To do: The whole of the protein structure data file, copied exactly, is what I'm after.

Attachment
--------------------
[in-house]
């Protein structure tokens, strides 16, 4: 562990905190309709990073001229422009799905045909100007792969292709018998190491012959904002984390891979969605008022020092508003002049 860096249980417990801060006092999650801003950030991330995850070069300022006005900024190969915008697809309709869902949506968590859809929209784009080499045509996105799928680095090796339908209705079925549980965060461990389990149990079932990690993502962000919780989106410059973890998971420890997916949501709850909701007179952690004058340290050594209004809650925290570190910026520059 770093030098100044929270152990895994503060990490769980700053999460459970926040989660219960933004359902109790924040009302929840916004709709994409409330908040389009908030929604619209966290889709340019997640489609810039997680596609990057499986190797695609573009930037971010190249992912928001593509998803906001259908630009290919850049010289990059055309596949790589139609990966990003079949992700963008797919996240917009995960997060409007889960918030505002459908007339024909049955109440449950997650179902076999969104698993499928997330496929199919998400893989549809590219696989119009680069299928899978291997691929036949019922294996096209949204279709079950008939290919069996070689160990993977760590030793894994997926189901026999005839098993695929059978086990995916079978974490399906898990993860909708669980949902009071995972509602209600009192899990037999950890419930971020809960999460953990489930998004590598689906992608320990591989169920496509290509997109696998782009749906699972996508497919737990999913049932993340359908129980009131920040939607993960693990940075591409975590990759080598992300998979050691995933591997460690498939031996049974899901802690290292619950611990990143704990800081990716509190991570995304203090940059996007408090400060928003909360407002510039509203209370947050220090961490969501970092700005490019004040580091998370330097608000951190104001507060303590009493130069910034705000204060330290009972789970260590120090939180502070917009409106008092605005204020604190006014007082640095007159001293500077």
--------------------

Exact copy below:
[in-house]
């Protein structure tokens, strides 16, 4: 562990905190309709990073001229422009799905045909100007792969292709018998190491012959904002984390891979969605008022020092508003002049 860096249980417990801060006092999650801003950030991330995850070069300022006005900024190969915008697809309709869902949506968590859809929209784009080499045509996105799928680095090796339908209705079925549980965060461990389990149990079932990690993502962000919780989106410059973890998971420890997916949501709850909701007179952690004058340290050594209004809650925290570190910026520059 770093030098100044929270152990895994503060990490769980700053999460459970926040989660219960933004359902109790924040009302929840916004709709994409409330908040389009908030929604619209966290889709340019997640489609810039997680596609990057499986190797695609573009930037971010190249992912928001593509998803906001259908630009290919850049010289990059055309596949790589139609990966990003079949992700963008797919996240917009995960997060409007889960918030505002459908007339024909049955109440449950997650179902076999969104698993499928997330496929199919998400893989549809590219696989119009680069299928899978291997691929036949019922294996096209949204279709079950008939290919069996070689160990993977760590030793894994997926189901026999005839098993695929059978086990995916079978974490399906898990993860909708669980949902009071995972509602209600009192899990037999950890419930971020809960999460953990489930998004590598689906992608320990591989169920496509290509997109696998782009749906699972996508497919737990999913049932993340359908129980009131920040939607993960693990940075591409975590990759080598992300998979050691995933591997460690498939031996049974899901802690290292619950611990990143704990800081990716509190991570995304203090940059996007408090400060928003909360407002510039509203209370947050220090961490969501970092700005490019004040580091998370330097608000951190104001507060303590009493130069910034705000204060330290009972789970260590120090939180502070917009409106008092605005204020604190006014007082640095007159001293500077």